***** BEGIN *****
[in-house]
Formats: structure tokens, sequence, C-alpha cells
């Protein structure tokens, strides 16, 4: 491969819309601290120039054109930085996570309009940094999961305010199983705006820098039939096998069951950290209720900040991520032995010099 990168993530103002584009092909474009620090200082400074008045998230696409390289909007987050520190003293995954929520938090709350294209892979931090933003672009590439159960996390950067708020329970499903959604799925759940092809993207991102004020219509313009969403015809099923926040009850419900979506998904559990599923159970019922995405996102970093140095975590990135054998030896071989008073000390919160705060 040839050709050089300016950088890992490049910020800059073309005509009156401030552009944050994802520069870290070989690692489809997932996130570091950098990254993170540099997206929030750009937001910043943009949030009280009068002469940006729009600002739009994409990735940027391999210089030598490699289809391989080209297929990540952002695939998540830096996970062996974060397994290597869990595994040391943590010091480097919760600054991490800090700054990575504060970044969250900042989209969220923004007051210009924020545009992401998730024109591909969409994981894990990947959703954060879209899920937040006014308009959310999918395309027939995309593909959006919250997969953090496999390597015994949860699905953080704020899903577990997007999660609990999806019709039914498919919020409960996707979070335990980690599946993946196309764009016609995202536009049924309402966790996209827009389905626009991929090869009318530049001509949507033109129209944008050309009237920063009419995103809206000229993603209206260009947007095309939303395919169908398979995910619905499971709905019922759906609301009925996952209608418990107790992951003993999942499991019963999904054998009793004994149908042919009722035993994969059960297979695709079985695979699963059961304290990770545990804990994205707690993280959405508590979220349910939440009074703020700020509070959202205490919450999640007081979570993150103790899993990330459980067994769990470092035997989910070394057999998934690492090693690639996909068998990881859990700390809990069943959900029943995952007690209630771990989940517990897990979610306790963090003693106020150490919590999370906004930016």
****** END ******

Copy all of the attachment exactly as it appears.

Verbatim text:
[in-house]
Formats: structure tokens, sequence, C-alpha cells
């Protein structure tokens, strides 16, 4: 491969819309601290120039054109930085996570309009940094999961305010199983705006820098039939096998069951950290209720900040991520032995010099 990168993530103002584009092909474009620090200082400074008045998230696409390289909007987050520190003293995954929520938090709350294209892979931090933003672009590439159960996390950067708020329970499903959604799925759940092809993207991102004020219509313009969403015809099923926040009850419900979506998904559990599923159970019922995405996102970093140095975590990135054998030896071989008073000390919160705060 040839050709050089300016950088890992490049910020800059073309005509009156401030552009944050994802520069870290070989690692489809997932996130570091950098990254993170540099997206929030750009937001910043943009949030009280009068002469940006729009600002739009994409990735940027391999210089030598490699289809391989080209297929990540952002695939998540830096996970062996974060397994290597869990595994040391943590010091480097919760600054991490800090700054990575504060970044969250900042989209969220923004007051210009924020545009992401998730024109591909969409994981894990990947959703954060879209899920937040006014308009959310999918395309027939995309593909959006919250997969953090496999390597015994949860699905953080704020899903577990997007999660609990999806019709039914498919919020409960996707979070335990980690599946993946196309764009016609995202536009049924309402966790996209827009389905626009991929090869009318530049001509949507033109129209944008050309009237920063009419995103809206000229993603209206260009947007095309939303395919169908398979995910619905499971709905019922759906609301009925996952209608418990107790992951003993999942499991019963999904054998009793004994149908042919009722035993994969059960297979695709079985695979699963059961304290990770545990804990994205707690993280959405508590979220349910939440009074703020700020509070959202205490919450999640007081979570993150103790899993990330459980067994769990470092035997989910070394057999998934690492090693690639996909068998990881859990700390809990069943959900029943995952007690209630771990989940517990897990979610306790963090003693106020150490919590999370906004930016």